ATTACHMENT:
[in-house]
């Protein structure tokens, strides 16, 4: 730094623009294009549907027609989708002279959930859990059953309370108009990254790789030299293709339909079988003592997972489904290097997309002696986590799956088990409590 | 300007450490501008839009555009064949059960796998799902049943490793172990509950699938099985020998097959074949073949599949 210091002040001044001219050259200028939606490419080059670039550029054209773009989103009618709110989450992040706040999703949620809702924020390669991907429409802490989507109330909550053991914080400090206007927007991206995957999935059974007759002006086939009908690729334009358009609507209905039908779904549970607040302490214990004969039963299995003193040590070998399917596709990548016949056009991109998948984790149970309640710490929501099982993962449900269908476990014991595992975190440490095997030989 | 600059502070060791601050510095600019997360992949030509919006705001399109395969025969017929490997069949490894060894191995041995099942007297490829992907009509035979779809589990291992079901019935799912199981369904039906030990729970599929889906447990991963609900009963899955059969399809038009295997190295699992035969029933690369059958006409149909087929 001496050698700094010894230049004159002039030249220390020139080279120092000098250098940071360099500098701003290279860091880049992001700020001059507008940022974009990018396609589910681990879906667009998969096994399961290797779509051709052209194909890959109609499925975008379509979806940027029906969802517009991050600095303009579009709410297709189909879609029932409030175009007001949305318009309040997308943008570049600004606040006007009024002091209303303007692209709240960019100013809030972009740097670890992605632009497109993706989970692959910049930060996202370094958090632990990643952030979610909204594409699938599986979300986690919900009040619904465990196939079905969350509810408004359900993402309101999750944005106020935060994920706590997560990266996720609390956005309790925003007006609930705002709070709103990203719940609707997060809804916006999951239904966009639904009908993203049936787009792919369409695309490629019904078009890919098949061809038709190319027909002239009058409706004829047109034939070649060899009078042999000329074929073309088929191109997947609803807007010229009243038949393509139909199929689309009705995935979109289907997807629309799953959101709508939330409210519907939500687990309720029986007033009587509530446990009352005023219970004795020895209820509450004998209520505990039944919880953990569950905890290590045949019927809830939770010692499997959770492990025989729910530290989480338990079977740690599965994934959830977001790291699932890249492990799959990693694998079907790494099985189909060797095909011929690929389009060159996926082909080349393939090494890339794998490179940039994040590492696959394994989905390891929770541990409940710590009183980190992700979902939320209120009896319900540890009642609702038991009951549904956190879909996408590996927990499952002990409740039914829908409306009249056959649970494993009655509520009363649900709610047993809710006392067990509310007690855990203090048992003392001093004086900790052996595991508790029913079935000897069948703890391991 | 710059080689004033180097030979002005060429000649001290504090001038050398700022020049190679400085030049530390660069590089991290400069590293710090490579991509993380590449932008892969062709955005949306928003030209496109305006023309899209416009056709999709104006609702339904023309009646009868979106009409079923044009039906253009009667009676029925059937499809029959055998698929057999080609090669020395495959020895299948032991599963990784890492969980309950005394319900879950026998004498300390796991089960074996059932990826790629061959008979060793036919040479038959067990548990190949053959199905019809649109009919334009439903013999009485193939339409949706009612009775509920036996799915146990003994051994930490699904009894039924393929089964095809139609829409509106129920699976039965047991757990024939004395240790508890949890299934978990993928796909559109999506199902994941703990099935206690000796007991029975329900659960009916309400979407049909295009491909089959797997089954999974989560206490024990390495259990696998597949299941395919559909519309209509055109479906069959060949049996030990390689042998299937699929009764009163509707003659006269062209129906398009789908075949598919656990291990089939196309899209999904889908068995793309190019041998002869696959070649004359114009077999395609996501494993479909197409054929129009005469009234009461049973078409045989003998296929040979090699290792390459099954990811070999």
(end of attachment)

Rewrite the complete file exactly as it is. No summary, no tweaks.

[in-house]
């Protein structure tokens, strides 16, 4: 730094623009294009549907027609989708002279959930859990059953309370108009990254790789030299293709339909079988003592997972489904290097997309002696986590799956088990409590 | 300007450490501008839009555009064949059960796998799902049943490793172990509950699938099985020998097959074949073949599949 210091002040001044001219050259200028939606490419080059670039550029054209773009989103009618709110989450992040706040999703949620809702924020390669991907429409802490989507109330909550053991914080400090206007927007991206995957999935059974007759002006086939009908690729334009358009609507209905039908779904549970607040302490214990004969039963299995003193040590070998399917596709990548016949056009991109998948984790149970309640710490929501099982993962449900269908476990014991595992975190440490095997030989 | 600059502070060791601050510095600019997360992949030509919006705001399109395969025969017929490997069949490894060894191995041995099942007297490829992907009509035979779809589990291992079901019935799912199981369904039906030990729970599929889906447990991963609900009963899955059969399809038009295997190295699992035969029933690369059958006409149909087929 001496050698700094010894230049004159002039030249220390020139080279120092000098250098940071360099500098701003290279860091880049992001700020001059507008940022974009990018396609589910681990879906667009998969096994399961290797779509051709052209194909890959109609499925975008379509979806940027029906969802517009991050600095303009579009709410297709189909879609029932409030175009007001949305318009309040997308943008570049600004606040006007009024002091209303303007692209709240960019100013809030972009740097670890992605632009497109993706989970692959910049930060996202370094958090632990990643952030979610909204594409699938599986979300986690919900009040619904465990196939079905969350509810408004359900993402309101999750944005106020935060994920706590997560990266996720609390956005309790925003007006609930705002709070709103990203719940609707997060809804916006999951239904966009639904009908993203049936787009792919369409695309490629019904078009890919098949061809038709190319027909002239009058409706004829047109034939070649060899009078042999000329074929073309088929191109997947609803807007010229009243038949393509139909199929689309009705995935979109289907997807629309799953959101709508939330409210519907939500687990309720029986007033009587509530446990009352005023219970004795020895209820509450004998209520505990039944919880953990569950905890290590045949019927809830939770010692499997959770492990025989729910530290989480338990079977740690599965994934959830977001790291699932890249492990799959990693694998079907790494099985189909060797095909011929690929389009060159996926082909080349393939090494890339794998490179940039994040590492696959394994989905390891929770541990409940710590009183980190992700979902939320209120009896319900540890009642609702038991009951549904956190879909996408590996927990499952002990409740039914829908409306009249056959649970494993009655509520009363649900709610047993809710006392067990509310007690855990203090048992003392001093004086900790052996595991508790029913079935000897069948703890391991 | 710059080689004033180097030979002005060429000649001290504090001038050398700022020049190679400085030049530390660069590089991290400069590293710090490579991509993380590449932008892969062709955005949306928003030209496109305006023309899209416009056709999709104006609702339904023309009646009868979106009409079923044009039906253009009667009676029925059937499809029959055998698929057999080609090669020395495959020895299948032991599963990784890492969980309950005394319900879950026998004498300390796991089960074996059932990826790629061959008979060793036919040479038959067990548990190949053959199905019809649109009919334009439903013999009485193939339409949706009612009775509920036996799915146990003994051994930490699904009894039924393929089964095809139609829409509106129920699976039965047991757990024939004395240790508890949890299934978990993928796909559109999506199902994941703990099935206690000796007991029975329900659960009916309400979407049909295009491909089959797997089954999974989560206490024990390495259990696998597949299941395919559909519309209509055109479906069959060949049996030990390689042998299937699929009764009163509707003659006269062209129906398009789908075949598919656990291990089939196309899209999904889908068995793309190019041998002869696959070649004359114009077999395609996501494993479909197409054929129009005469009234009461049973078409045989003998296929040979090699290792390459099954990811070999």